Messiah in Yom HaBikkurim Chapter 56

Parable #37. The Parush and the Tax Collector:

  1. Today is Day #37
  2. The Thirty-seventh Mashal of Messiah
  3. The Parush did not go up to the Temple for the right reason
  4. Confession and Repentance
  5. On Yom Kippur Confession is done in the standing position while striking the heart
  6. We need forgiveness and a New Heart

Today is Day #37:

1. Today is “Day #37” in the forty-nine day Countdown to Shavuot.

2. Today is Thirty-seven days in the Omer.

Today is thirty-seven days, which are five weeks and two days in the Omer.

היום שבעה ושלושים יום, שהם חמישה שבועות ושני ימים בעומר. פ

Haiyom shiv’ah ushloshim yom, shehaym chamishah shavuot ushnay yamim ba’omer.

“You shall count for yourselves — from the day after the Shabbat, from the day when you bring the Omer of the waving — seven Shabbats, they shall be complete. Until the day after the seventh sabbath you shall count, fifty days.” (Leviticus). “You shall count for yourselves seven weeks, from when the sickle is first put to the standing crop shall you begin counting seven weeks. Then you will observe the Festival of Shavu’ot for Adonai Eloheinu.” (Deuteronomy).

“Blessed are You, Adonai Eloheinu, King of the universe, Who sanctified us with Your commandments and commanded us to count the Omer.”

ברוך אתה, אדוני אלוהינו, מלך העולם, אשר קדשנו במצוותיו וצוונו על ספירת העומר.פ

Baruch atah, Adonai Eloheinu, melech ha’olam, asher kid’shanu b’mitzvotav v’tzivanu al sefirat ha’omer.

The Thirty-seventh Mashal of Messiah:

שְׁנֵי אֲנָשִׁים עָלוּ אֶל־הַמִּקְדָּשׁ לְהִתְפַּלֵּל אֶחָד פָּרוּשׁ וְאֶחָד מוֹכֵס׃ וַיַּעֲמֹד הַפָּרוּשׁ לְבַדּוֹ וַיִּתְפַּלֵּל לֵאמֹר אוֹדְךָ אֱלֹהִים עַל כִּי אֵינֶנִּי כְּיֶתֶר הָאָדָם הַגֹּזְלִים וְהָעשְׁקִים וְהַנֹּאֲפִים וְגַם־לֹא כַּמֹּכֵס הַזֶּה׃ אֲנִי צָם פַּעֲמַיִם בַּשָּׁבוּעַ אֲנִי מְעַשֵׂר אֵת כָּל־אֲשֶׁר אֲנִי קֹנֶה׃ וְהַמּוֹכֵס עָמַד מֵרָחוֹק וְלֹא אָבָה לָשֵׂאת אֶת־עֵינָיו הַשָּׁמַיְמָה וְתוֹפֵף עַל־לִבּוֹ וַיֹּאמַר אֱלֹהִים סְלַח־לִי אֲנִי הַחוֹטֵא׃ אֲנִי אֹמֵר לָכֶם כִּי־יָרַד זֶה לְבֵיתוֹ נִצְדָּק מִזֶּה כִּי כָּל־הַמֵּרִים נַפְשׁוֹ יִשָּׁפֵל וַאֲשֶׁר יַשְׁפִּילָהּ יְרוֹמָם׃

שני אנשים עלו אל בית המקדש להתפלל; אחד פרוש והשני מוכס. עמד הפרוש לבדו והתפלל, אלוהים, אני מודה לך שאינני כשאר האנשים – גזלנים, רשעים, נואפים, ואף לא כמוכס הזה. אני צם פעמים בשבוע, אני נותן מעשר מכל מה שאני מרויח. ואלו המוכס, שעמד מרחוק, אף לא רצה לשאת את עיניו לשמים, אלא טפח על לבו ואמר, אלוהים, רחם נא עלי, על איש חוטא. אומר אני לכם, האיש הזה ירד אל ביתו נצדק יותר מהאיש ההוא; כי כל המרומם את עצמו ישפל, והמשפיל את עצמו ירומם. פ

[Lukas 18:10] “Two men went up to the Temple (הַמִּקְדָּשׁ) to pray. One was a Parush (פָּרוּשׁ-Pharisee) and the other a tax collector (מוֹכֵס). The Parush stood by himself and prayed, saying, “I thank you, God, that I am not like the rest of the people—thieves and exploiters and adulterers—and also that I am not like this tax collector. I fast twice a week. I bring a ma’aser (מְעַשֵׂר-a tenth, tithe) of all that I acquire.’ But the tax collector stood at a distance and was not willing to lift his eyes toward Heaven. He beat on his heart and said, ‘Adonai, forgive me! I am the sinner!’ I say to you that this one went back down to his house made more righteous than the other (lit. but others are ‘scorned in their eyes’), because all who lift themselves up will be brought low, but whoever lowers himself will be lifted up.”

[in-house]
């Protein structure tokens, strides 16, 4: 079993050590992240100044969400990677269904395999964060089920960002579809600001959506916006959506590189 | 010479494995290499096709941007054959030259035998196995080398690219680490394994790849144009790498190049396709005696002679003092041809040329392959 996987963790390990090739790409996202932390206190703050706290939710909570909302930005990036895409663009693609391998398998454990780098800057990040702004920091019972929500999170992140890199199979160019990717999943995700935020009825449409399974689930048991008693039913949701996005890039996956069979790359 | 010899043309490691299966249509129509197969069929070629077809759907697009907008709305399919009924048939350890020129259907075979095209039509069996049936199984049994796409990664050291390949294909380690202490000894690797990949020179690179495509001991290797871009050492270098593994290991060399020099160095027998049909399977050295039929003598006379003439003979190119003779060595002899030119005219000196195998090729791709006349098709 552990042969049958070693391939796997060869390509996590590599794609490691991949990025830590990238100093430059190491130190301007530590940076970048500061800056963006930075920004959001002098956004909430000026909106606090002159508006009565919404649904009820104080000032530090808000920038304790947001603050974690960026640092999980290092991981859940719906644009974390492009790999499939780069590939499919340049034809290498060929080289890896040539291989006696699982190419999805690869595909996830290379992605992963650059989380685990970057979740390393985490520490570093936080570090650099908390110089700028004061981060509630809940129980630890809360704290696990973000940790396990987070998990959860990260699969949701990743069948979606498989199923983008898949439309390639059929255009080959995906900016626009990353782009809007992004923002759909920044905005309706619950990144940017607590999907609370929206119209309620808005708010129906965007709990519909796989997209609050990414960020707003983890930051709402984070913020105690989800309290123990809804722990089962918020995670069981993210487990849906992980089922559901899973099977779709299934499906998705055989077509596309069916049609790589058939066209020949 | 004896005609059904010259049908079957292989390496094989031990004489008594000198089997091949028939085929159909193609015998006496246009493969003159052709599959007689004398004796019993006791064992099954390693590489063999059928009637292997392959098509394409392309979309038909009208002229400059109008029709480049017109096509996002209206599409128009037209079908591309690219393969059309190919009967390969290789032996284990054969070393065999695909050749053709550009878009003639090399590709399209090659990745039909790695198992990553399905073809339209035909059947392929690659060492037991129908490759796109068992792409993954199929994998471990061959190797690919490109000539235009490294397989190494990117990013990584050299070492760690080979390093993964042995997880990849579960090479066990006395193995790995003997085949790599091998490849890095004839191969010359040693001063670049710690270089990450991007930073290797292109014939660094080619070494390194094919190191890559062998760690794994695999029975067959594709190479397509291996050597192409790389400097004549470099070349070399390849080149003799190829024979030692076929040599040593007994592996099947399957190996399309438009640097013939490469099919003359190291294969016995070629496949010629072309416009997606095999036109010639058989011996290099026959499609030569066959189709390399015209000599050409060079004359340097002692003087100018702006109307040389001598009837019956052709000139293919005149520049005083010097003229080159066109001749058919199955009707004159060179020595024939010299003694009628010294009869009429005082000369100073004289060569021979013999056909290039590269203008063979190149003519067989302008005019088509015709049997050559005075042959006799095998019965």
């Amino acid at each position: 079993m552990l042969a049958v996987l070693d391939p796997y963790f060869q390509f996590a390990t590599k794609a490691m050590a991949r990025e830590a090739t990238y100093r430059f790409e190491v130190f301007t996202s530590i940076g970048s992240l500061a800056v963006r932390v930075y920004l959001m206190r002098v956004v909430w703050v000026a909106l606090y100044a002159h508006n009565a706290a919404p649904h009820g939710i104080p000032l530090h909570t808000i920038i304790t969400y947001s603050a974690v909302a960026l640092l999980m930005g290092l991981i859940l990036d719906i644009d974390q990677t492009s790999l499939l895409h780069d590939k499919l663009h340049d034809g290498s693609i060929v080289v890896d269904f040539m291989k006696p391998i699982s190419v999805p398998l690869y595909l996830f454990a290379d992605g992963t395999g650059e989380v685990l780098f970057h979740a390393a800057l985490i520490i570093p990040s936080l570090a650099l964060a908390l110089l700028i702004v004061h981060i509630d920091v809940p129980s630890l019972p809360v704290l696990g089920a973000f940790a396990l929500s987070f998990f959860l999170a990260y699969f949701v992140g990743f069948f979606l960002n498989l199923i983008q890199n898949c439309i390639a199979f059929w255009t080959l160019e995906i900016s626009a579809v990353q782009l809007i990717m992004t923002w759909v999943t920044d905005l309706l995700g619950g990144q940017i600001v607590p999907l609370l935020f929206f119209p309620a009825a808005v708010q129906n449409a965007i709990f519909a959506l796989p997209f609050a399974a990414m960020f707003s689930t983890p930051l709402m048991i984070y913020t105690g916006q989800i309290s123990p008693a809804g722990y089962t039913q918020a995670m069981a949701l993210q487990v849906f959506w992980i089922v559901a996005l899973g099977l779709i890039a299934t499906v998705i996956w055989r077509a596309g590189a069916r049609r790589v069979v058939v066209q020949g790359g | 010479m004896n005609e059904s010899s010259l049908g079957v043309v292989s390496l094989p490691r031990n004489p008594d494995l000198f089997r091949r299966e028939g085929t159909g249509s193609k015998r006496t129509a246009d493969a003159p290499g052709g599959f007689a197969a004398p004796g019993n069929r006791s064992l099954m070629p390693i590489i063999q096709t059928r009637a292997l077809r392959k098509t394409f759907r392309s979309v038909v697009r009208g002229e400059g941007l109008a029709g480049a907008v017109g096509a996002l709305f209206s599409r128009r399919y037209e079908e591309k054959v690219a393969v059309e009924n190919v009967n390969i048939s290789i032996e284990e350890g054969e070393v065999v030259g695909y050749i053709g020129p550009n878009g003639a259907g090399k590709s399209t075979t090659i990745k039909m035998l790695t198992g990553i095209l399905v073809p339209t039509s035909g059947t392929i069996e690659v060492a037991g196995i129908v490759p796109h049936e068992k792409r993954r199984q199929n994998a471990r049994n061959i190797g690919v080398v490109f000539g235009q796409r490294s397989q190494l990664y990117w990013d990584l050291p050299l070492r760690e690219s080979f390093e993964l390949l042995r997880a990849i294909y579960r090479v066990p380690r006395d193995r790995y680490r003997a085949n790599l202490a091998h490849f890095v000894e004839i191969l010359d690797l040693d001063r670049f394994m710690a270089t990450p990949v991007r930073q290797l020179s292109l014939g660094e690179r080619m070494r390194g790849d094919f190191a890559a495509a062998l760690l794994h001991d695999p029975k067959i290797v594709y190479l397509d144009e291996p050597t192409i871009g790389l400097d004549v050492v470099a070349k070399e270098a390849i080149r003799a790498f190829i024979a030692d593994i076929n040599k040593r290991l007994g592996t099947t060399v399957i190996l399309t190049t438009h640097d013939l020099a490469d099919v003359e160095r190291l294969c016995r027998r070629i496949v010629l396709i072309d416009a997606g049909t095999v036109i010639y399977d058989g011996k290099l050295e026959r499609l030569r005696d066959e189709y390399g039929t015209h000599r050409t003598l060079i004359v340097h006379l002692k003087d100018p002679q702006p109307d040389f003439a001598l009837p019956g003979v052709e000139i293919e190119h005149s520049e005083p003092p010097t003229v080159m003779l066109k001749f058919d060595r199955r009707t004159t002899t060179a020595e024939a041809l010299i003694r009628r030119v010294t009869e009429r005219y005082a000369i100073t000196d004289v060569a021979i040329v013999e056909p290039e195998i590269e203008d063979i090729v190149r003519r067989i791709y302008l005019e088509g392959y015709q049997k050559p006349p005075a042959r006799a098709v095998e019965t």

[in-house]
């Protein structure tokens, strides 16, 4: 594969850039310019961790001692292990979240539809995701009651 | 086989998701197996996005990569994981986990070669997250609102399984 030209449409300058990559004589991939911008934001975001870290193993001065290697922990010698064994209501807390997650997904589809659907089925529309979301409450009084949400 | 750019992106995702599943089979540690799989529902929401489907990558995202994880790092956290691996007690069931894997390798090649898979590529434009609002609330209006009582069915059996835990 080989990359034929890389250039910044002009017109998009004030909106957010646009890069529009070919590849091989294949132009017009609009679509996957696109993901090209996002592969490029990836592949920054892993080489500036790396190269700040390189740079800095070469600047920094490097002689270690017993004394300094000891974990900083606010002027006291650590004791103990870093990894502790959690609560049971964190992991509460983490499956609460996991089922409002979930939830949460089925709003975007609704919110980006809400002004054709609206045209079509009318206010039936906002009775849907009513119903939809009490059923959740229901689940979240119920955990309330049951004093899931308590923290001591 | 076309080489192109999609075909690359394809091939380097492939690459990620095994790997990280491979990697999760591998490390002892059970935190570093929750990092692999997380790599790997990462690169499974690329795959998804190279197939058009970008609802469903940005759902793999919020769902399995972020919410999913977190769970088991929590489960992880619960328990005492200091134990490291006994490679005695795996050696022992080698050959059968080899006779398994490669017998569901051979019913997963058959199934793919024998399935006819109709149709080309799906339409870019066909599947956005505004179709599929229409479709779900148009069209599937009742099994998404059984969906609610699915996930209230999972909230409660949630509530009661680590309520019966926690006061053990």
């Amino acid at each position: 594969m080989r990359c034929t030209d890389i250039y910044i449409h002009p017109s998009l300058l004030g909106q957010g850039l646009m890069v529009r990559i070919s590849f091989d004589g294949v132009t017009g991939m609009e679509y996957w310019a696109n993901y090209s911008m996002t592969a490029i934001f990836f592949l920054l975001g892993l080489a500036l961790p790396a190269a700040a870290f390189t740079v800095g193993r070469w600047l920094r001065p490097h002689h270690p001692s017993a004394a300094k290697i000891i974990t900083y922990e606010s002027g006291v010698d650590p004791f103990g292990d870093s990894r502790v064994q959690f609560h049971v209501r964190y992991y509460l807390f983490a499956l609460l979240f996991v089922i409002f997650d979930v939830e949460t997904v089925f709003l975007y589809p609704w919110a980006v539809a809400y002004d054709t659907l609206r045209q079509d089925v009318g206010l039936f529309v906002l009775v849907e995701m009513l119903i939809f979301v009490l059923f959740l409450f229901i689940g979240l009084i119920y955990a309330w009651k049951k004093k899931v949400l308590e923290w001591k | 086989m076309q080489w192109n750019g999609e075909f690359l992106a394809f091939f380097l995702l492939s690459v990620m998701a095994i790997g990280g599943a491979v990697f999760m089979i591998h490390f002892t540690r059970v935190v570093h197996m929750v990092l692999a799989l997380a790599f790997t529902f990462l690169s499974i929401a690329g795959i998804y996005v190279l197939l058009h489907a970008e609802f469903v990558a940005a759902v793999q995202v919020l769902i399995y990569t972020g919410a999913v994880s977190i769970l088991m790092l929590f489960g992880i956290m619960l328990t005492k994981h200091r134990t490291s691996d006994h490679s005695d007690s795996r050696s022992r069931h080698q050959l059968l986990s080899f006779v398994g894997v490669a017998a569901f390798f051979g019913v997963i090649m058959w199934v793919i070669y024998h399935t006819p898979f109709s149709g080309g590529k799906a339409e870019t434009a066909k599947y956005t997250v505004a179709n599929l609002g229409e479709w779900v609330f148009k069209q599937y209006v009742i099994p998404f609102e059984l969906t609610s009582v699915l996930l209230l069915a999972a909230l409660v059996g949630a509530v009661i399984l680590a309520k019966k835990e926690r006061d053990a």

Confession and Repentance:

Two men went up into the temple to pray, one a Parush (Pharisee) and the other a tax collector. The Parush stood and was praying this to himself:  “Adonai, I thank You that I am not like other people: swindlers, unjust, adulterers, or even like this tax collector. I fast twice a week; I pay tithes of all that I get.”

The Parush was busy praying to himself. Not God.

The Parush (Pharisee) *stood and was praying to himself. He sure was not talking to Adonai Avinu (our Father). He was engaged in a monologue within himself. He was encouraging and affirming himself. He was the “separated one” and “holy one.” He was holier than thou: better than the others at the Temple. He was the self-appointed best of the best. But really? Was he really the best of the best in the eyes of the Holy One? The Mashiach says, No!

Question: What did the Parush do that was so wrong?

Answer: He did not go up to the Temple for the right reason to humbly do confession and repentance.

The commandment of the Torah to repent makes explicit mention of confession (viduy), not of repentance (Numbers 5:6-7). Confessing the words “I have sinned” is the performance of a great and meaningful act. The act of confession must be performed before repentance (teshuvah) can be regarded as complete.

The Parush did not go up to the Temple for the right reason:

This proud, hyper-religious man failed to confess his sins to Adonai.